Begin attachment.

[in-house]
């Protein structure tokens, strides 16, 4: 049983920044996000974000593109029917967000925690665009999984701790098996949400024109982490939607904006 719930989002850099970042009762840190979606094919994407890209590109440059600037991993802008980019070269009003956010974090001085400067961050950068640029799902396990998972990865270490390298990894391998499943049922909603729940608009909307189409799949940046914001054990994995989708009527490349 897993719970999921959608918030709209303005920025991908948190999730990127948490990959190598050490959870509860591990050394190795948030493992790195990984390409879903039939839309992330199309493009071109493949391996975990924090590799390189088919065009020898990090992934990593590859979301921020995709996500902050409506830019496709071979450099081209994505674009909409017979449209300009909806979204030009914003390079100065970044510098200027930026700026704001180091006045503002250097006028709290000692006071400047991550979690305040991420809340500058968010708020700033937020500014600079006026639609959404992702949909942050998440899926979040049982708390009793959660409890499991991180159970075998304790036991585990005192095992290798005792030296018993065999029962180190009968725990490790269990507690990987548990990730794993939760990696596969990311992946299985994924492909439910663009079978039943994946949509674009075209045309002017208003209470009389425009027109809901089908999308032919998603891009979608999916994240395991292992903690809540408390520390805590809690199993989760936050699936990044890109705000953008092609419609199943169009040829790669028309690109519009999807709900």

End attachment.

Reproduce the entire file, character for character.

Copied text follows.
[in-house]
């Protein structure tokens, strides 16, 4: 049983920044996000974000593109029917967000925690665009999984701790098996949400024109982490939607904006 719930989002850099970042009762840190979606094919994407890209590109440059600037991993802008980019070269009003956010974090001085400067961050950068640029799902396990998972990865270490390298990894391998499943049922909603729940608009909307189409799949940046914001054990994995989708009527490349 897993719970999921959608918030709209303005920025991908948190999730990127948490990959190598050490959870509860591990050394190795948030493992790195990984390409879903039939839309992330199309493009071109493949391996975990924090590799390189088919065009020898990090992934990593590859979301921020995709996500902050409506830019496709071979450099081209994505674009909409017979449209300009909806979204030009914003390079100065970044510098200027930026700026704001180091006045503002250097006028709290000692006071400047991550979690305040991420809340500058968010708020700033937020500014600079006026639609959404992702949909942050998440899926979040049982708390009793959660409890499991991180159970075998304790036991585990005192095992290798005792030296018993065999029962180190009968725990490790269990507690990987548990990730794993939760990696596969990311992946299985994924492909439910663009079978039943994946949509674009075209045309002017208003209470009389425009027109809901089908999308032919998603891009979608999916994240395991292992903690809540408390520390805590809690199993989760936050699936990044890109705000953008092609419609199943169009040829790669028309690109519009999807709900």